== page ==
CBD - The cannabinoid that’s changing the way people think about cannabis. In low doses, CBD has wakefulness properties and a mildly stimulating effect. Sedating properties take effect from high doses, one study reporting 160mg of CBD per day increased time spent sleeping and decreased sleep movement. CBD seems to ease people to sleep by reducing their anxiety, a major contributor to insomnia. Lower doses of CBD have demonstrated a decrease in excessive daytime sleepiness and combat the sedating properties of THC. Research also indicates that CBD may be useful for REM sleep behavior disorder which is a scientific term for acting out your dreams while sleeping. In terms of pain and sleep, CBD may be helpful when combined with THC. Due to the barriers faced by researchers when trying to do cannabis research, we are behind on major areas of cannabis research for sleep (Babson, Sottile, and Morabito, 2017).
Terpenes - Terpenes may also offer a window through which we can improve the effect cannabis has on sleep. Of the over 200 terpenes found in the cannabis plant, several have been linked to sleep. Linalool is a terpene found in cannabis but it is also a primary component of lavender which has been associated with sleep for centuries. Myrcene which is also found in hops (the cousin plant of cannabis) has been shown to demonstrate sedative properties. Other notable terpenes of interest include nerolidol and phytol (Russo, 2011).
When you have trouble sleeping every aspect of your life is impacted on both a mental and physical level. When your mind is racing or you are filled with worry, sleep seems like chasing a fly always slipping right past your fingertips. These sleepless nights tend to lead to days where things just do not feel as bright. It is these moments that drive us to search for something that will put our minds and bodies at rest, which will allow us to wake up feeling bright, rested, and ready to take on the day. Below are some ideas to help find that something to help you sleep on your personal journey with cannabis.
Know Your Dose
- When using cannabis, the dosage is critical to avoid unwanted side effects. Based on the research presented in this article, higher CBD and lower THC contents may be ideal for sleep. Take time to find the right dose for you by starting small and working your way up to the ideal place. For the ratio of CBD to THC start with 40:1 CBD to THC and work your way down, ideally no further than 1:1 CBD to THC.
- Strain selection is another key piece when using cannabis for sleep. Finding an ideal strain can be another challenging case of trial and error. A great starting point is the strain Granddaddy Purple because of its myrcene and linalool content. If that is too heavy, Tahoe OG has a nice balance of limonene and myrcene.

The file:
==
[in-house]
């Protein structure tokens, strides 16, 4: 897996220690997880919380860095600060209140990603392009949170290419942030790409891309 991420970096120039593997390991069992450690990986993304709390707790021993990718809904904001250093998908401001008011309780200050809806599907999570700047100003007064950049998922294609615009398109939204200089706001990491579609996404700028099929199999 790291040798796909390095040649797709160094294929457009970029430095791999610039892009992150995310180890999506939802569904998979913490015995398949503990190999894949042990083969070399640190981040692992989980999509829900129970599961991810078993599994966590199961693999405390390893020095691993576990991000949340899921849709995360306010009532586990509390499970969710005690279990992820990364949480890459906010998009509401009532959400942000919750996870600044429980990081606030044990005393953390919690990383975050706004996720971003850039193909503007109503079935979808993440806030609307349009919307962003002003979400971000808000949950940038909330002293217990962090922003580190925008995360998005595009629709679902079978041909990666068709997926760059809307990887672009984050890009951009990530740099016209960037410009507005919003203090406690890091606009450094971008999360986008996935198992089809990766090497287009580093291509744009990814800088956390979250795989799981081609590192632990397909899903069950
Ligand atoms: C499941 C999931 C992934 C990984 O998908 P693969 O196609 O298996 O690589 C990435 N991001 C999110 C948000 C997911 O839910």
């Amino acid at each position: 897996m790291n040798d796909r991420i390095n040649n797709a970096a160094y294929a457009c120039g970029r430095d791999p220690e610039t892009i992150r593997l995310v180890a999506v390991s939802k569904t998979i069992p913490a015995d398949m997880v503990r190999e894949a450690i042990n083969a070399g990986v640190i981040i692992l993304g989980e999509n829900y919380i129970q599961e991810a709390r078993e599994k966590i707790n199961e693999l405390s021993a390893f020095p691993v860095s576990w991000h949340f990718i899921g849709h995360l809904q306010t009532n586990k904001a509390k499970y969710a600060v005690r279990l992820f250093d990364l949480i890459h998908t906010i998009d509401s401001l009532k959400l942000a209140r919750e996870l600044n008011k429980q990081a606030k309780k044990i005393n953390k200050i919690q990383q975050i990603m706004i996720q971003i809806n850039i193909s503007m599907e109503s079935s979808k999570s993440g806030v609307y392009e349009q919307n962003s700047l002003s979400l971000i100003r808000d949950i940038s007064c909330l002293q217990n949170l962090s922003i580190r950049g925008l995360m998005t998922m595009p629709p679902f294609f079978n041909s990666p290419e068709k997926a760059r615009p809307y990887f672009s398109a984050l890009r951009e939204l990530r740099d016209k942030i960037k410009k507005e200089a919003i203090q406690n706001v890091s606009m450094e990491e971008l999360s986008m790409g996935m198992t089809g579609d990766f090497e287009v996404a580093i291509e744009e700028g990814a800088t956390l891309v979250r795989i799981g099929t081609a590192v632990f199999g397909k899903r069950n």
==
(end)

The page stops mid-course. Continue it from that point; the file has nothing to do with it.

- Our body relies on specific cues from our environment to initiate the process of getting sleepy. The main cues that trigger this process are light, movement, and temperature. During waking hours, especially in the morning, aim to get as much sunlight and movement as possible. When the sun goes down you want to start keeping light to a minimum (including screen time), keep your home as cool as possible, and limit your physical activity.
- Mindset is a crucial element of getting to sleep quickly. Avoid working, watching TV, and any other stimulating activity while in bed. Failure to do so can cause your mind to associate those activities with your bed making it harder to fall asleep. Create a relaxing routine that signals to you that it is time for bed. There are a variety of relaxation techniques available to help people calm their minds and bodies in preparation for sleep!
Derek Espinoza, Baked Bros Director of Education
Ali, T. (2013). Sleep, immunity and inflammation in gastrointestinal disorders. World Journal of Gastroenterology, 19(48), p.9231.
Babson, K., Sottile, J. and Morabito, D. (2017). Cannabis, Cannabinoids, and Sleep: a Review of the Literature. Current Psychiatry Reports, 19(4).
Cdc.gov. (2019). CDC - Sleep and Chronic Disease - Sleep and Sleep Disorders. [online] Available at: https://www.cdc.gov/sleep/about_sleep/chronic_disease.html [Accessed 23 Aug. 2019].
Cohen, S., Doyle, W., Alper, C., Janicki-Deverts, D. and Turner, R. (2009). Sleep Habits and Susceptibility to the Common Cold. Archives of Internal Medicine, 169(1), p.62.
Mah, C., Mah, K., Kezirian, E. and Dement, W. (2011). The Effects of Sleep Extension on the Athletic Performance of Collegiate Basketball Players. Sleep, 34(7), pp.943-950.
Russo, E. (2011). Taming THC: potential cannabis synergy and phytocannabinoid-terpenoid entourage effects. British Journal of Pharmacology, 163(7), pp.1344-1364.